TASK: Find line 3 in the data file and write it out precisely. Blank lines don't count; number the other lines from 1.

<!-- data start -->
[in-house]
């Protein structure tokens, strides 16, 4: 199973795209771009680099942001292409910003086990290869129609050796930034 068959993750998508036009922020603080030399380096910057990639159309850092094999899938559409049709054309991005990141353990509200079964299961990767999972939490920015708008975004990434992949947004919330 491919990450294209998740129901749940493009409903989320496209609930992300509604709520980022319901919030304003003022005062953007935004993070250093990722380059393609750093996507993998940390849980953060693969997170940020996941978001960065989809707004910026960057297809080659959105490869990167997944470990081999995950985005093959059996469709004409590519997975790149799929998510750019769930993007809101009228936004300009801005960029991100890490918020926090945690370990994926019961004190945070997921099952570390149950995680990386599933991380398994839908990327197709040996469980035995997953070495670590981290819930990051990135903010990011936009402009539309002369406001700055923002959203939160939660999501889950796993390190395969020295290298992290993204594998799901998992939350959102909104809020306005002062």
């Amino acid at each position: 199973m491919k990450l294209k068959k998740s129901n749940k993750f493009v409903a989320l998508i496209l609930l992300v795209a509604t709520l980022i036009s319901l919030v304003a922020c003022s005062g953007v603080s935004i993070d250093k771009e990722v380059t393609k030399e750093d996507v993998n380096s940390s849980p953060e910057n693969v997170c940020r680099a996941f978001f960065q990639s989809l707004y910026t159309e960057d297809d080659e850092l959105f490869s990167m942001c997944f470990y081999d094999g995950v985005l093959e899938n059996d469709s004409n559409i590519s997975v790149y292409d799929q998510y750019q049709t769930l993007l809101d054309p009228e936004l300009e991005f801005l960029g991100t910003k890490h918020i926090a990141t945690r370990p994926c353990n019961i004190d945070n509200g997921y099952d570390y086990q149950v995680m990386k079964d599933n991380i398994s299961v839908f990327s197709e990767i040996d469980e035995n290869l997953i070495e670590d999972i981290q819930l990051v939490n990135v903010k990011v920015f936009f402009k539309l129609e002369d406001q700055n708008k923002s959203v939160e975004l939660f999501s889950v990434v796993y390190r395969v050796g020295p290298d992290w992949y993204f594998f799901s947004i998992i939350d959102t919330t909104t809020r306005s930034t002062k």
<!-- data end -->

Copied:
């Amino acid at each position: 199973m491919k990450l294209k068959k998740s129901n749940k993750f493009v409903a989320l998508i496209l609930l992300v795209a509604t709520l980022i036009s319901l919030v304003a922020c003022s005062g953007v603080s935004i993070d250093k771009e990722v380059t393609k030399e750093d996507v993998n380096s940390s849980p953060e910057n693969v997170c940020r680099a996941f978001f960065q990639s989809l707004y910026t159309e960057d297809d080659e850092l959105f490869s990167m942001c997944f470990y081999d094999g995950v985005l093959e899938n059996d469709s004409n559409i590519s997975v790149y292409d799929q998510y750019q049709t769930l993007l809101d054309p009228e936004l300009e991005f801005l960029g991100t910003k890490h918020i926090a990141t945690r370990p994926c353990n019961i004190d945070n509200g997921y099952d570390y086990q149950v995680m990386k079964d599933n991380i398994s299961v839908f990327s197709e990767i040996d469980e035995n290869l997953i070495e670590d999972i981290q819930l990051v939490n990135v903010k990011v920015f936009f402009k539309l129609e002369d406001q700055n708008k923002s959203v939160e975004l939660f999501s889950v990434v796993y390190r395969v050796g020295p290298d992290w992949y993204f594998f799901s947004i998992i939350d959102t919330t909104t809020r306005s930034t002062k």